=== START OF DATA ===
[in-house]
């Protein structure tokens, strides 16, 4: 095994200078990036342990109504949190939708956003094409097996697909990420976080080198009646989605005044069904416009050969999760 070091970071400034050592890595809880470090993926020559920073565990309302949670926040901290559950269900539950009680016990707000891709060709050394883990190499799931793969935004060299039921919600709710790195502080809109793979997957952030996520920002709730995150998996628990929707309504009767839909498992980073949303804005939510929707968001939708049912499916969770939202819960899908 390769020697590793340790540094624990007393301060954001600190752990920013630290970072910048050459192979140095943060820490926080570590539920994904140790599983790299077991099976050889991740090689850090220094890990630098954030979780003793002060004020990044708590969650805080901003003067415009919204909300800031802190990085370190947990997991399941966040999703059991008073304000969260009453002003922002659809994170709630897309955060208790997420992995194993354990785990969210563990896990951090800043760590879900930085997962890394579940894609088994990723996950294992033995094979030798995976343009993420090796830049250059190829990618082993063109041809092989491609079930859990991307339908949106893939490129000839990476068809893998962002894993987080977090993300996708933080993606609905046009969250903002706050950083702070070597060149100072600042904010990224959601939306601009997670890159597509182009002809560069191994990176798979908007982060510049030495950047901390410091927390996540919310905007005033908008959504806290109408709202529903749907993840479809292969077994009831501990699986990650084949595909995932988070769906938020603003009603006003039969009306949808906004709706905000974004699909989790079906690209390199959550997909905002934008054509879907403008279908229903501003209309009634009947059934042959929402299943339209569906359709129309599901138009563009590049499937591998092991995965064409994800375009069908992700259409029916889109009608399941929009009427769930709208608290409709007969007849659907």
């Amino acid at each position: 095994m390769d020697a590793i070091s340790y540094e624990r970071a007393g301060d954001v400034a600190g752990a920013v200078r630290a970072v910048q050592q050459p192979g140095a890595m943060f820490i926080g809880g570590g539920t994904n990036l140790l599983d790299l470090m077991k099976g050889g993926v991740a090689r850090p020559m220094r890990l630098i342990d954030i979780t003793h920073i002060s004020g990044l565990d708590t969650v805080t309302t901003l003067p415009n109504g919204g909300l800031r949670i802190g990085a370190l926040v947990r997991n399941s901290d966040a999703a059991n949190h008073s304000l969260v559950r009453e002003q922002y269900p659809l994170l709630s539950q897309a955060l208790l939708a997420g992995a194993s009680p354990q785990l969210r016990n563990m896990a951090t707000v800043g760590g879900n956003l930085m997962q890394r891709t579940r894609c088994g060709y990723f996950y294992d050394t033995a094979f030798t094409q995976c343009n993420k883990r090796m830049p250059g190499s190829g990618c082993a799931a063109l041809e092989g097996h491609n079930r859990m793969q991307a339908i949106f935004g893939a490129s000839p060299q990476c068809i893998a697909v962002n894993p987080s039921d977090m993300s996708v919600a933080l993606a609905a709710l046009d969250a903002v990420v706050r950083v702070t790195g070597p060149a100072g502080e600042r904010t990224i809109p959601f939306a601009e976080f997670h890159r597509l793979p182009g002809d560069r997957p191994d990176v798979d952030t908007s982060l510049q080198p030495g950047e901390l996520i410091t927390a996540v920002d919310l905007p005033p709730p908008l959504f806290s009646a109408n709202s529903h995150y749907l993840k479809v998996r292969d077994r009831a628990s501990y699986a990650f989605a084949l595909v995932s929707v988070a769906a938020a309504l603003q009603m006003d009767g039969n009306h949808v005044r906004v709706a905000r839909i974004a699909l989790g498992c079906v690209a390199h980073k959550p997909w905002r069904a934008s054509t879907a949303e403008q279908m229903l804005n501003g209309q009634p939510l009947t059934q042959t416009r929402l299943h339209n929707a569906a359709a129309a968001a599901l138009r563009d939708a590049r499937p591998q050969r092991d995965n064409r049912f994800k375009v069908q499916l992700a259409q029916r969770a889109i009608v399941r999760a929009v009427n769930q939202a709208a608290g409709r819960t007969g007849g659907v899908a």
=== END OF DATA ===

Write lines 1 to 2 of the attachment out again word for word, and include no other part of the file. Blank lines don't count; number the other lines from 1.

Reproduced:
[in-house]
């Protein structure tokens, strides 16, 4: 095994200078990036342990109504949190939708956003094409097996697909990420976080080198009646989605005044069904416009050969999760 070091970071400034050592890595809880470090993926020559920073565990309302949670926040901290559950269900539950009680016990707000891709060709050394883990190499799931793969935004060299039921919600709710790195502080809109793979997957952030996520920002709730995150998996628990929707309504009767839909498992980073949303804005939510929707968001939708049912499916969770939202819960899908 390769020697590793340790540094624990007393301060954001600190752990920013630290970072910048050459192979140095943060820490926080570590539920994904140790599983790299077991099976050889991740090689850090220094890990630098954030979780003793002060004020990044708590969650805080901003003067415009919204909300800031802190990085370190947990997991399941966040999703059991008073304000969260009453002003922002659809994170709630897309955060208790997420992995194993354990785990969210563990896990951090800043760590879900930085997962890394579940894609088994990723996950294992033995094979030798995976343009993420090796830049250059190829990618082993063109041809092989491609079930859990991307339908949106893939490129000839990476068809893998962002894993987080977090993300996708933080993606609905046009969250903002706050950083702070070597060149100072600042904010990224959601939306601009997670890159597509182009002809560069191994990176798979908007982060510049030495950047901390410091927390996540919310905007005033908008959504806290109408709202529903749907993840479809292969077994009831501990699986990650084949595909995932988070769906938020603003009603006003039969009306949808906004709706905000974004699909989790079906690209390199959550997909905002934008054509879907403008279908229903501003209309009634009947059934042959929402299943339209569906359709129309599901138009563009590049499937591998092991995965064409994800375009069908992700259409029916889109009608399941929009009427769930709208608290409709007969007849659907």